Now that the replacement refs have been replaced and yellow flag-throwing order has been restored, football fans may have a new issue to worry about: helmet hacking.
Robert Griffin III claimed to have a helmet malfunction late in Sunday’s Redskins-Buccaneers game, causing his headset to go out. Even without the proper communication, the rookie quarterback led his team 56 yards in less than 2 minutes to set up Billy Cundiff’s game-winning field goal.
“The whole drive was a little complicated,” Griffin said afterward. “In practice, every week we always practice me calling the plays in two-minute acting as if the headset goes out. The funny thing was the headset did go out on that drive.”
Wide receiver Santana Moss refused to blame the lack of communication on technology, insinuating foul play by pretending to pull an imaginary plug out of the wall.
Moss also suggested it wasn’t a one-time occurrence.
Many current and former NFL coaches have reported helmet communications failure, and it’s almost always in reference to quarterbacks on the road late in close games. Just last week in Dallas, an odd third-down run call on Tampa Bay’s final series with 2:32 remaining was the result of quarterback Josh Freeman’s helmet malfunctioning. On the road (check). Close game (check). Fourth quarter (check).
Helmet radio technology was introduced in 1994, allowing wireless communication on the field between coaches and players. One offensive and one defensive player have access to the communication, and it is signified by a green dot on the back of their helmets. However, communication problems have arisen over the years -- like the time a Madonna rehearsal blasted over the Vikings' wires during a game at the Oakland Coliseum, or the time the 49ers claimed to intercept a Southwest Airlines feed.
Last season, Cowboys head coach Jason Garrett suffered two delay-of-game penalties due to headsets malfunctioning during a Sunday night road game loss to the New York Jets. The Jets themselves suffered a loss to the Steelers that they blamed in part on Mark Sanchez’s multiple helmet malfunctions. The shady practice even dates back to Spygate in 2007, with many fingers pointing to Bill Belichick and the New England Patriots as the biggest culprit.
Still, in the past year, the technology has become more consistent. Nebraska-based Gubser & Schnakenberg LLC has created a digital communication system to replace the antiquated analog one. The current system, which is supposed to be less prone to interference, was used by the referees in the 2011 season and NFL players in the preseason. Initially, there were no reported communication malfunctions -- until now.
Gubser & Schnakenberg declined to comment for this story.
With better cellular and Wi-Fi technology, if we can talk on cell phones underground and at high elevations, why not in NFL stadiums? Could these helmet malfunctions be the result of something more malicious than a simple dropped signal? Could something, or someone, be deliberately jamming the signal?
Jammers are illegal in the US but can be purchased online from overseas, making them pretty accessible for a rival fan, opposing coach or anyone else. The jammers cover a wide range of frequencies and are able to take out cell signals, Wi-Fi and EMS radios, and can knock out just about any wireless communication by overloading that frequency with noise so nothing can get through. However, it would be pretty apparent if someone was using one, because it would knock out everything with a signal within a certain geographic region, including the defensive player’s helmet.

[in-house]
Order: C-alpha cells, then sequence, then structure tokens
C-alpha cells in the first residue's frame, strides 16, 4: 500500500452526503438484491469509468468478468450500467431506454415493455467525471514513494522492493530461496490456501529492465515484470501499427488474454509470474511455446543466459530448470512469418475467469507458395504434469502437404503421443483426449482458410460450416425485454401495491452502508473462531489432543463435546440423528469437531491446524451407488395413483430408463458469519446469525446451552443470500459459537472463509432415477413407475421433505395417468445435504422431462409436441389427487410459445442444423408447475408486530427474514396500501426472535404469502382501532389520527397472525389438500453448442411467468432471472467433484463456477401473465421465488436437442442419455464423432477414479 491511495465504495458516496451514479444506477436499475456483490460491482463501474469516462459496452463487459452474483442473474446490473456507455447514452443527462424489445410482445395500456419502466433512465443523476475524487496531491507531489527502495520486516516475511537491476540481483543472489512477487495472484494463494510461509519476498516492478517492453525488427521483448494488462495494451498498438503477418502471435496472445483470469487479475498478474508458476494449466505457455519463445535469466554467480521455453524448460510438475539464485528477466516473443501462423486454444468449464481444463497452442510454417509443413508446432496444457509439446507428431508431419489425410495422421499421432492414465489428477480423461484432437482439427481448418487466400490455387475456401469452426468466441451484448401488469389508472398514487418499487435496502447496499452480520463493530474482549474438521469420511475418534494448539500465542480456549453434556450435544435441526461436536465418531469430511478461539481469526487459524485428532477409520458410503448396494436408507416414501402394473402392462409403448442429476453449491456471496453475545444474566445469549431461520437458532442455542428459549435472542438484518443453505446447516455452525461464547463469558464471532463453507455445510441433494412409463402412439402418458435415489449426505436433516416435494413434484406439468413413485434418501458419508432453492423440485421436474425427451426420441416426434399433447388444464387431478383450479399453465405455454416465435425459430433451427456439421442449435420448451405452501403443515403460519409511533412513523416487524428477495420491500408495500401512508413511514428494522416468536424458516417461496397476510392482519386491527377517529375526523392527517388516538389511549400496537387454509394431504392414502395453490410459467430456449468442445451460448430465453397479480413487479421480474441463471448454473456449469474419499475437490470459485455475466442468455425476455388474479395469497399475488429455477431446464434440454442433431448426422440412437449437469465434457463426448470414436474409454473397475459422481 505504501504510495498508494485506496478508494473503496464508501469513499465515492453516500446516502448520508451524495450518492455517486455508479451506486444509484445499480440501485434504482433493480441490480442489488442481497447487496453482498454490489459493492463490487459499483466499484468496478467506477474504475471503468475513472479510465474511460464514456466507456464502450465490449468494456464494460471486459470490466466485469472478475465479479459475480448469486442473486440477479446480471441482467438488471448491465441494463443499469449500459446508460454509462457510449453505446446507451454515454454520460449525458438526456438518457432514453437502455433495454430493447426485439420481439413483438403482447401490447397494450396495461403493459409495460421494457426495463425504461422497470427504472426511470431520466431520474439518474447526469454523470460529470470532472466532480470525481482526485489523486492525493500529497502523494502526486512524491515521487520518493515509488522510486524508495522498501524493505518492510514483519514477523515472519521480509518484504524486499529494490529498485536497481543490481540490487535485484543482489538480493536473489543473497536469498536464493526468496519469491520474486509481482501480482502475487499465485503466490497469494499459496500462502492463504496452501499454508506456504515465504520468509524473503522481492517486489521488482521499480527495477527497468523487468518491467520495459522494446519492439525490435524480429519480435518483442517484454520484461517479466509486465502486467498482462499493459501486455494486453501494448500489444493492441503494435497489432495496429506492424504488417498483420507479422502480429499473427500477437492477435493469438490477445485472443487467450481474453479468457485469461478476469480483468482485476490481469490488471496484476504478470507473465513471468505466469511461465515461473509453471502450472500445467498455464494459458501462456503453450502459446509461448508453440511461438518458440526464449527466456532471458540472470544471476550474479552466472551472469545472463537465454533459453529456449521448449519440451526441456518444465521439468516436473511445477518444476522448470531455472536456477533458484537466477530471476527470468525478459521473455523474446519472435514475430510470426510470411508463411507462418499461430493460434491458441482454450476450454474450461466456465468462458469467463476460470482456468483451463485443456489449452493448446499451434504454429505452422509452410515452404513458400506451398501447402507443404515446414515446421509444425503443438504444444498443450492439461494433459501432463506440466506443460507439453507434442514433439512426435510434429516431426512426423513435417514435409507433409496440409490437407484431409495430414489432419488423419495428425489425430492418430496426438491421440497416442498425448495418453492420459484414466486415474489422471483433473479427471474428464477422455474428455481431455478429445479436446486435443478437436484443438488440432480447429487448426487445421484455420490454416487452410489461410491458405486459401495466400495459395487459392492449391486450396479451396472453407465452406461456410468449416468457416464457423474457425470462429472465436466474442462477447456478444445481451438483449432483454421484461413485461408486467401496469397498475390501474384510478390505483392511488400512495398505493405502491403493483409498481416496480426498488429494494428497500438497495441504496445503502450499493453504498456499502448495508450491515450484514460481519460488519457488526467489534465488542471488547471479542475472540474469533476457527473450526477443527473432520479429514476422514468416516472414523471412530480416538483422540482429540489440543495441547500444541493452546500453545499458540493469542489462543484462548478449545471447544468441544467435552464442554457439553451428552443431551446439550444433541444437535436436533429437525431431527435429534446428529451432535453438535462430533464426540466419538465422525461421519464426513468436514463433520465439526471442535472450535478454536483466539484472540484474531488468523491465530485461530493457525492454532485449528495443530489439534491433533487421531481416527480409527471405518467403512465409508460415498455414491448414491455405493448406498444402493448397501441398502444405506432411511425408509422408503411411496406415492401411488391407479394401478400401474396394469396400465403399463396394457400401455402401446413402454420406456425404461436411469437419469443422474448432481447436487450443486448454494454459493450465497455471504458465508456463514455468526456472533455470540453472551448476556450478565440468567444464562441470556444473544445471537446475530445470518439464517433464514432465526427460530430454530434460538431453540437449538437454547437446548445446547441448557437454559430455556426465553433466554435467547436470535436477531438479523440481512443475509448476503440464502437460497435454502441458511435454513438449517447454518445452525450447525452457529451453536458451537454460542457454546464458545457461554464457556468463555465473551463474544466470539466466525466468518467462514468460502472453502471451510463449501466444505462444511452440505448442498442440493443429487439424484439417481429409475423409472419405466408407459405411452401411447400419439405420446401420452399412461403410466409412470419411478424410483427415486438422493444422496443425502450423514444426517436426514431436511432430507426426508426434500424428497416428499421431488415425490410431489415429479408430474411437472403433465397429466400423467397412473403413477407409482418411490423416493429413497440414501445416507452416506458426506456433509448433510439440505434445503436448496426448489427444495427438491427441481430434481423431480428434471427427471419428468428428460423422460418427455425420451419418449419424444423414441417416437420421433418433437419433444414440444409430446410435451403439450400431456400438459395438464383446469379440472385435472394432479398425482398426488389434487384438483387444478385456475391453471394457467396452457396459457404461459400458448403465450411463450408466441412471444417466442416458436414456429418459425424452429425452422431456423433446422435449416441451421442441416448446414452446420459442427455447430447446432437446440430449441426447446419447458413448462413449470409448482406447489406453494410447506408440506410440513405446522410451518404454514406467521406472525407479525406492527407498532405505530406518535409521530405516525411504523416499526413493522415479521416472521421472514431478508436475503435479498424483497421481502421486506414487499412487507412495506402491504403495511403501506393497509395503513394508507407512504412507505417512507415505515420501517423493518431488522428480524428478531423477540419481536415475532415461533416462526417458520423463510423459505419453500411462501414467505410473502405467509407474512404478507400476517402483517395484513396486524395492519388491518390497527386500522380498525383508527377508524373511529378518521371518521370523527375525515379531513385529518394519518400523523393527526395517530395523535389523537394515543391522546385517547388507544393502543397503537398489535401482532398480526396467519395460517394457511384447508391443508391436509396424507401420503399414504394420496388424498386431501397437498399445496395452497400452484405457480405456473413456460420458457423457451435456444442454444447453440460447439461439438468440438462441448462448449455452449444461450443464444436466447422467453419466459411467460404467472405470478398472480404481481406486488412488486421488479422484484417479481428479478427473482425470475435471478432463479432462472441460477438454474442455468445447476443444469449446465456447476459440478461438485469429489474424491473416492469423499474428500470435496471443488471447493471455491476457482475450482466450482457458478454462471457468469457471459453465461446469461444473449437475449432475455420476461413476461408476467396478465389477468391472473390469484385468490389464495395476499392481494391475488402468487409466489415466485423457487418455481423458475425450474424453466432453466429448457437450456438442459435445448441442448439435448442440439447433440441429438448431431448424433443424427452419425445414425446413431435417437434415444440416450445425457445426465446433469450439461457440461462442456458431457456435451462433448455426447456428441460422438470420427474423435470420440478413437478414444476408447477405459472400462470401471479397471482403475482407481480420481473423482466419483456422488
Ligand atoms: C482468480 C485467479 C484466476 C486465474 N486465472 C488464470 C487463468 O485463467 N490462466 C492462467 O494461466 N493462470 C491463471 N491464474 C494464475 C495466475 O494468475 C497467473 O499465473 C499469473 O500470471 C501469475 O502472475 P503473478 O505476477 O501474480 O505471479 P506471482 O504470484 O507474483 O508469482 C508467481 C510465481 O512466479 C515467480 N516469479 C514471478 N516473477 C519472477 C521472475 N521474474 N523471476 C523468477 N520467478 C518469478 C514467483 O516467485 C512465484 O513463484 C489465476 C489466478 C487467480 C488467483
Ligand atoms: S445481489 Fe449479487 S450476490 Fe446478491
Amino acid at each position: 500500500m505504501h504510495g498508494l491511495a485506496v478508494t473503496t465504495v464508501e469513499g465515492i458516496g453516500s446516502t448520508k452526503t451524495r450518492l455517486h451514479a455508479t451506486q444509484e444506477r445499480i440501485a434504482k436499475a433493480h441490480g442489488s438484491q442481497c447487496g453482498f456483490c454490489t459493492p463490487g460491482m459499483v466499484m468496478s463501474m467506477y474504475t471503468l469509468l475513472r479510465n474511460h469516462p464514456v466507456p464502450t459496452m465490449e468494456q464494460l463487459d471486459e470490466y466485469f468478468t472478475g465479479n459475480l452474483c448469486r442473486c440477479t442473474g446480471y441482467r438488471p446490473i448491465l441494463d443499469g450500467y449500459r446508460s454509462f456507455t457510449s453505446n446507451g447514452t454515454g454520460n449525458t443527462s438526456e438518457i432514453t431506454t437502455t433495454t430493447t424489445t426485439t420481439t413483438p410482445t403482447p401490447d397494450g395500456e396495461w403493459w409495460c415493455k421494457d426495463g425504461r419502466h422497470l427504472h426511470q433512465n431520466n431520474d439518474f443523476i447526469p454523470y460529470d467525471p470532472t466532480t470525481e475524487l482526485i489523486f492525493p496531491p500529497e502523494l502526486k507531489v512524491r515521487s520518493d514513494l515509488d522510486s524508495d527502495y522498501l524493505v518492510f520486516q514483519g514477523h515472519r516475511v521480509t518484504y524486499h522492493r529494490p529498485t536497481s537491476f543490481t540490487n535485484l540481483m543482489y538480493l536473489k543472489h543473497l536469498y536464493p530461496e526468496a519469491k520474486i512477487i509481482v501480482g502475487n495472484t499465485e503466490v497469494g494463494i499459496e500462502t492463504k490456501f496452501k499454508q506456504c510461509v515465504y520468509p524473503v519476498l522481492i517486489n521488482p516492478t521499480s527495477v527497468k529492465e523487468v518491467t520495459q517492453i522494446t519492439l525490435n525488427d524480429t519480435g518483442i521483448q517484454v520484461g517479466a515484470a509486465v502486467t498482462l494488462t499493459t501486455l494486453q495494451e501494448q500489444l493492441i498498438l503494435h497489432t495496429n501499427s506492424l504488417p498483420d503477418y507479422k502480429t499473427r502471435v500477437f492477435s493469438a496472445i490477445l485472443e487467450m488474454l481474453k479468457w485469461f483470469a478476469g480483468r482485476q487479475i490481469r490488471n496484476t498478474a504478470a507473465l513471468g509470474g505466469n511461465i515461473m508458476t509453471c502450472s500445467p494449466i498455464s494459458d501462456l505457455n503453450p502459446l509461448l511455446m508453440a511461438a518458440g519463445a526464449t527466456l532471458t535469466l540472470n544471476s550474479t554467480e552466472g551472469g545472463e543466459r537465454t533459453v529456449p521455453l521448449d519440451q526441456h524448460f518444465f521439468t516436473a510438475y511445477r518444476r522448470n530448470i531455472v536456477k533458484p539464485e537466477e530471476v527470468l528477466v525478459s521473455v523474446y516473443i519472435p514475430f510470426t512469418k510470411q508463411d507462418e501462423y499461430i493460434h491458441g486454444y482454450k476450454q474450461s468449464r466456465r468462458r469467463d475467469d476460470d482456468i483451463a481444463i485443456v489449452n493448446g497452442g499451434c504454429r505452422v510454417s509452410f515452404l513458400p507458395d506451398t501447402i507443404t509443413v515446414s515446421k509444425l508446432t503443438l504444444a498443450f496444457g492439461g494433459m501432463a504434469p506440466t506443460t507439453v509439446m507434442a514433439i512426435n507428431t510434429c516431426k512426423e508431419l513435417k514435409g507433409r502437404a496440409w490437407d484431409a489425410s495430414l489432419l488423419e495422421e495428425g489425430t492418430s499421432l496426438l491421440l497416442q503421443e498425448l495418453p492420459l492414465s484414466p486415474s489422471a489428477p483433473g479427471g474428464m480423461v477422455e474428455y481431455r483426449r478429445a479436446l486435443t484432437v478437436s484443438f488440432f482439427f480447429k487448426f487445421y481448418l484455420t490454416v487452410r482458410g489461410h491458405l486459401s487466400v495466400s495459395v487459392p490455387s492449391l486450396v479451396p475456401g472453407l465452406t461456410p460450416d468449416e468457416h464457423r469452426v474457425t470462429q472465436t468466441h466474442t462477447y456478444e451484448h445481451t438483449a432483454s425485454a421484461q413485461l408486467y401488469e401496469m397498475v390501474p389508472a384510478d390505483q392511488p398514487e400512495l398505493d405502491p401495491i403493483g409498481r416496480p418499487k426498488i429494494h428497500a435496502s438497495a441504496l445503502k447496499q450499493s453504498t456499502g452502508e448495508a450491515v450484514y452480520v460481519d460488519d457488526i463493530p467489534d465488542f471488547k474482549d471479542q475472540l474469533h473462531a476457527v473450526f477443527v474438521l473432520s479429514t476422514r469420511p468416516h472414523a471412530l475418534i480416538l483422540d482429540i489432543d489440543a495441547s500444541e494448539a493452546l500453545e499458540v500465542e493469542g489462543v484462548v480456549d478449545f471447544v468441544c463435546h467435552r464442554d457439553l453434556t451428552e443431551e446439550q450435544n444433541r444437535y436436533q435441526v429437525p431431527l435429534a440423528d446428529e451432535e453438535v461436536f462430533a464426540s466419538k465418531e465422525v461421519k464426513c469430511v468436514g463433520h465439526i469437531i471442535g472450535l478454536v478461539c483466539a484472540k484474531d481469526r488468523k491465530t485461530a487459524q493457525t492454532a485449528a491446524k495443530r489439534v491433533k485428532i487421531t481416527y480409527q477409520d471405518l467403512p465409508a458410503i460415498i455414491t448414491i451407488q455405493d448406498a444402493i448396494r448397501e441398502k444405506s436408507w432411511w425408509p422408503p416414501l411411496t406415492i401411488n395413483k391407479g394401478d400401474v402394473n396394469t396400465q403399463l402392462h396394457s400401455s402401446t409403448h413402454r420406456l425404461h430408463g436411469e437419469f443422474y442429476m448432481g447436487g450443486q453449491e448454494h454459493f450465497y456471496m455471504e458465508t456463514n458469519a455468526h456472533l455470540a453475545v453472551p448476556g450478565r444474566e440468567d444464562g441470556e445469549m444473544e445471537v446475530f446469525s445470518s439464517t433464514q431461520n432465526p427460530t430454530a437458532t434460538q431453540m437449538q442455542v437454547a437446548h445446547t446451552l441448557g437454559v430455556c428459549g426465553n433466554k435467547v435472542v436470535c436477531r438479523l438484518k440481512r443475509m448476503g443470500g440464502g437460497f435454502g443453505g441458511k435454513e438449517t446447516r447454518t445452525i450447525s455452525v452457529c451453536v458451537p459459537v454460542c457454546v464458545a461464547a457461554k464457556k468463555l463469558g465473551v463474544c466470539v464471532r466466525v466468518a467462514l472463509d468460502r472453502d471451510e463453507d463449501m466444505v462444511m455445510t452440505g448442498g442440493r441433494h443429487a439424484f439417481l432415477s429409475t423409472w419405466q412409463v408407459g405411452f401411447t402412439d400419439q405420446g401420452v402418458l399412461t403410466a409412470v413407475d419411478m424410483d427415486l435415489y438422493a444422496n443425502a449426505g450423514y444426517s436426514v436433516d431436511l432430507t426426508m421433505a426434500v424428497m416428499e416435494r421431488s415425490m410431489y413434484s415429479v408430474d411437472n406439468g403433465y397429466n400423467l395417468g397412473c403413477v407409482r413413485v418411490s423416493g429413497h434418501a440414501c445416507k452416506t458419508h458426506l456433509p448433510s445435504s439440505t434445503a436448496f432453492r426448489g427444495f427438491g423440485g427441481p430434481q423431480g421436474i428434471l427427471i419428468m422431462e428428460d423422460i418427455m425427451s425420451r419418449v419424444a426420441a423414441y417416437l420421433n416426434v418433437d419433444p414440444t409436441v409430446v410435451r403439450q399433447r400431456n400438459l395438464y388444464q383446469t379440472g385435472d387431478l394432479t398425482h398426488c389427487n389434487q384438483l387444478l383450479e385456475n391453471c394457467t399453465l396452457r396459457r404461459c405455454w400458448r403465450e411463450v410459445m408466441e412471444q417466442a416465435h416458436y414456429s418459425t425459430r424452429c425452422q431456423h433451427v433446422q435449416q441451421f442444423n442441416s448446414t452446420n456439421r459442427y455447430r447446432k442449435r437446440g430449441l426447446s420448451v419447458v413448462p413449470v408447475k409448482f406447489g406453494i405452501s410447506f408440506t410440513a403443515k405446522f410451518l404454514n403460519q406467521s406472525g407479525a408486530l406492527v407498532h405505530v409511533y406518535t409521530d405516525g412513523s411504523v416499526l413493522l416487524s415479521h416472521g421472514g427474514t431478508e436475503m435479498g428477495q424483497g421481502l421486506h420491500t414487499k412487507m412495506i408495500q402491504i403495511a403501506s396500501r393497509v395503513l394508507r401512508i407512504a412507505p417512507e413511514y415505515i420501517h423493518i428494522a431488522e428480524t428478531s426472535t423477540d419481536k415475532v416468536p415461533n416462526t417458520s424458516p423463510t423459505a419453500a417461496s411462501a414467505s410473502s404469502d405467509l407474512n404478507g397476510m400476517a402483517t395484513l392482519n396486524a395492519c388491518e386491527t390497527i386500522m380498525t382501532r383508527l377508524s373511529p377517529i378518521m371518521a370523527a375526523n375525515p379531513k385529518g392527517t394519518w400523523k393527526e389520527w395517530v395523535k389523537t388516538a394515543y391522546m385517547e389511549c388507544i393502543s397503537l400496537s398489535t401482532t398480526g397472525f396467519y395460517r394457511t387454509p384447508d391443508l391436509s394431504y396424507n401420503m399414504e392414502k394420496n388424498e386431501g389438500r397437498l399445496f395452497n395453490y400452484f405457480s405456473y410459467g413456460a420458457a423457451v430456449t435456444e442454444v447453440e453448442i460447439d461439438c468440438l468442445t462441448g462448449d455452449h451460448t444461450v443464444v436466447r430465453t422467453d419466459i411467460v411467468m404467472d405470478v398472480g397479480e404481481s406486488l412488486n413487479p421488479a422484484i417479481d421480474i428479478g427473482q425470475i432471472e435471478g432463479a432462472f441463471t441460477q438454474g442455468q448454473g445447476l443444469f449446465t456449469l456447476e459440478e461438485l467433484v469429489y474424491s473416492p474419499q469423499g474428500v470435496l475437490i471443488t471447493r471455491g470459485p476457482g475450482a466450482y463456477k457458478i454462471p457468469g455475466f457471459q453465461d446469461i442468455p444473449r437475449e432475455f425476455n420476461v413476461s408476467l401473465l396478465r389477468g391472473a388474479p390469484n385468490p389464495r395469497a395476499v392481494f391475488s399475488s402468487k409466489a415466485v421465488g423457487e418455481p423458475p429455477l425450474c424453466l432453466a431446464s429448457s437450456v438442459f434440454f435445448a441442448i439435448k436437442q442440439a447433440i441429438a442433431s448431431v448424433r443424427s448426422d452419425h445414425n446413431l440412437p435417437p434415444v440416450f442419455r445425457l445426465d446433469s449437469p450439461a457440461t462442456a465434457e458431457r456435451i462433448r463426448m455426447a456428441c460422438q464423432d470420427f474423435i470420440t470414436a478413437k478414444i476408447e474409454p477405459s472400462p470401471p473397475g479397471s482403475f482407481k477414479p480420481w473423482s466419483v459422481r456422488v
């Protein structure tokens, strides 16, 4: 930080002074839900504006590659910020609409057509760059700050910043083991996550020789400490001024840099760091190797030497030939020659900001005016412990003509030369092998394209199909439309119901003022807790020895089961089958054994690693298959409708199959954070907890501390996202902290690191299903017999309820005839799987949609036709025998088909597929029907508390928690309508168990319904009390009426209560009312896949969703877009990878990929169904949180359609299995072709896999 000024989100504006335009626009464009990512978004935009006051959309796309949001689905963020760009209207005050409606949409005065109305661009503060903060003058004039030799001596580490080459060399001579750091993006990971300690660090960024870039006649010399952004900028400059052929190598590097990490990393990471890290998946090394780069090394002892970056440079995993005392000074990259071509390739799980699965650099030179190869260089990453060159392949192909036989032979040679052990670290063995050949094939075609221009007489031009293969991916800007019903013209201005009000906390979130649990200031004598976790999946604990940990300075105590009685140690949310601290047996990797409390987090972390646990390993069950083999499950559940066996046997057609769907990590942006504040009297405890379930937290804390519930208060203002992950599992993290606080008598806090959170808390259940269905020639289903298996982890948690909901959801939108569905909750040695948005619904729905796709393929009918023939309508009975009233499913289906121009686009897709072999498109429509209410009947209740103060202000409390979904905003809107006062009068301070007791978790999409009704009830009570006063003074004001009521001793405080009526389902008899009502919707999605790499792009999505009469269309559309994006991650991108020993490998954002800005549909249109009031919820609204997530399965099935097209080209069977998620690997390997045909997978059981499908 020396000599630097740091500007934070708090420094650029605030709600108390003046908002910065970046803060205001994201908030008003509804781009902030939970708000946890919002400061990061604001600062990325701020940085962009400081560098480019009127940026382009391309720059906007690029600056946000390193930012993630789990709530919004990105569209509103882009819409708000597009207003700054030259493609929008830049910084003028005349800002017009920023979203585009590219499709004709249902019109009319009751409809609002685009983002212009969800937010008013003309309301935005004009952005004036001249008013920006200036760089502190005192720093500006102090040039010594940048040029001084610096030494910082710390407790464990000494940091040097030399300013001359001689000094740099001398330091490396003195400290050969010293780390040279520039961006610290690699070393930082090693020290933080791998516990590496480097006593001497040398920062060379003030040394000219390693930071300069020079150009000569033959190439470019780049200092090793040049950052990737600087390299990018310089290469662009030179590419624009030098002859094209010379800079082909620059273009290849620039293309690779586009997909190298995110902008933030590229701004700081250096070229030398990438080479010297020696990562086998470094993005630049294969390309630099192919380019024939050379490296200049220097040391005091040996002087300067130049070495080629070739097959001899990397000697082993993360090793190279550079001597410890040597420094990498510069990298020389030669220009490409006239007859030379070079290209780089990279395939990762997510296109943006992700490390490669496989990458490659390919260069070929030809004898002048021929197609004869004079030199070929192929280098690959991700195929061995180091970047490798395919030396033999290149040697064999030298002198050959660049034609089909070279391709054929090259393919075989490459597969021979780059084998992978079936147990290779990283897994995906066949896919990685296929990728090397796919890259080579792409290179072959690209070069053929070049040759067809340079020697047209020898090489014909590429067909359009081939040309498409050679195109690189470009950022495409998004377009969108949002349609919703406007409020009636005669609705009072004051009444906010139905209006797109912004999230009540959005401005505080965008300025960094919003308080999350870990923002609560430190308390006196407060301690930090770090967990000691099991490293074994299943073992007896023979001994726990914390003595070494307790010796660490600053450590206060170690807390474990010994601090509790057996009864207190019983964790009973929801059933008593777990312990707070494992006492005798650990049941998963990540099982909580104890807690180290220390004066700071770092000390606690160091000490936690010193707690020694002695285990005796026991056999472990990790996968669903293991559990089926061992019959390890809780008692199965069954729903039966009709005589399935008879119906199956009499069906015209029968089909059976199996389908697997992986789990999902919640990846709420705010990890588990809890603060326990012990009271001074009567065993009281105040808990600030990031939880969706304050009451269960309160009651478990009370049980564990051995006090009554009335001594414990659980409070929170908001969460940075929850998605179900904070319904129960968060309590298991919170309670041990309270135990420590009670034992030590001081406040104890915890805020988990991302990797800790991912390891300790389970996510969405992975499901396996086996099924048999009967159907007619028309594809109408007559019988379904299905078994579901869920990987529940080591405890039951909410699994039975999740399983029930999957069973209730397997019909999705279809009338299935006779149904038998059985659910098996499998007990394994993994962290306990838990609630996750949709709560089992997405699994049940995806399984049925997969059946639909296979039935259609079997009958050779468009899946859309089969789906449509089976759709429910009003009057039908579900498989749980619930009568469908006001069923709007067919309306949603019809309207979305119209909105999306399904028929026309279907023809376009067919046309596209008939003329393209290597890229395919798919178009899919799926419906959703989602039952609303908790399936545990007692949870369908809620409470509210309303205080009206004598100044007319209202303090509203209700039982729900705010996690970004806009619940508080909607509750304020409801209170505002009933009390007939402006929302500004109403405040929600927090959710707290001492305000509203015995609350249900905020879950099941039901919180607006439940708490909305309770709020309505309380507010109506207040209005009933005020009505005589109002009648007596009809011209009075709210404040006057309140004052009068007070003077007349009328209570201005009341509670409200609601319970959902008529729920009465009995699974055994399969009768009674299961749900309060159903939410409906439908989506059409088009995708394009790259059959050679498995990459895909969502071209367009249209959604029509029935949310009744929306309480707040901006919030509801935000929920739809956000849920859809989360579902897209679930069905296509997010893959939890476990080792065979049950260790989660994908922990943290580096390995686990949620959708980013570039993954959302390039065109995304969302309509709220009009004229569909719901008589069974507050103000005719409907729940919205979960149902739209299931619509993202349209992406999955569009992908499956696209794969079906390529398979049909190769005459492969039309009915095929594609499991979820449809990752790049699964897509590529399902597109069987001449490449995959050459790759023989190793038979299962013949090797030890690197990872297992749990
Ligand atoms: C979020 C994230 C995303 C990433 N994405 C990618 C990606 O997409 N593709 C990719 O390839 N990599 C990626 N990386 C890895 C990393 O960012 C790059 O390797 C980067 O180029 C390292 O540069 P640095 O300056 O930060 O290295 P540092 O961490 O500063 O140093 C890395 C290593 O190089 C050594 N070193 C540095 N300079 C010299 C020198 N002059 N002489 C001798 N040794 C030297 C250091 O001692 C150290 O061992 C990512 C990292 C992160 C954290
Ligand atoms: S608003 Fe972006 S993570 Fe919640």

Low-level cell jammers, like the ones used to quiet someone talking loudly on a cellphone, can be covert and even look like a cellphone.
David Viglione, an expert on communication frequency and a former resident agent of the Buffalo office of the Federal Communications Commission (FCC), says helmet hacking is more complicated than it might appear.
“The radio spectrum at NFL games is usually monitored pretty close by the league's frequency coordinator,” he said. “They have special equipment set up to locate almost any interference problem. If there was an overriding signal, they may be able to see it and record it.”
Fortunately for NFL coaches, Viglione adds that actually intercepting communication would be very difficult, and hackers would need to record it and then use special software to decode the signal.
Still, conspiracy theorists might want to know why only the offensive helmets are reportedly malfunctioning and not the helmets of defensive players.
Viglione offers some possible insight: “The radio signal from the coach does not go directly to the helmet. The radio signal goes to another transmitter higher up in the stadium, and then that radio signal is sent to the helmet on the field. If there are two repeaters, one for the home team and one for the visiting team, and if they are located in different locations in the stadium, then I can see where only one would be affected. The jammer could position himself close to one of the repeaters and cause a problem to only the home team or the away team.”
So have we heard the last complaints on those malfunctioning helmets? Thad Ide, senior vice president of research and product development at Riddell, would not comment on that specifically.
“We don’t make the communication system -- only the helmets,” he said. “And they are very reliable. Each system is heavily and uniquely encrypted.”
It’s impossible to know exactly if these helmet malfunctions are unfortunate coincidences due to faulty equipment or if someone is purposely jamming the signal between quarterback and coach. However, one thing is for sure: If quarterbacks continue to have helmet communications drop out late in the game, the league may want to take a closer look.
And to think that San Diego Chargers cornerback Quentin Jammer used to be the only jammer NFL offensive coordinators had to worry about.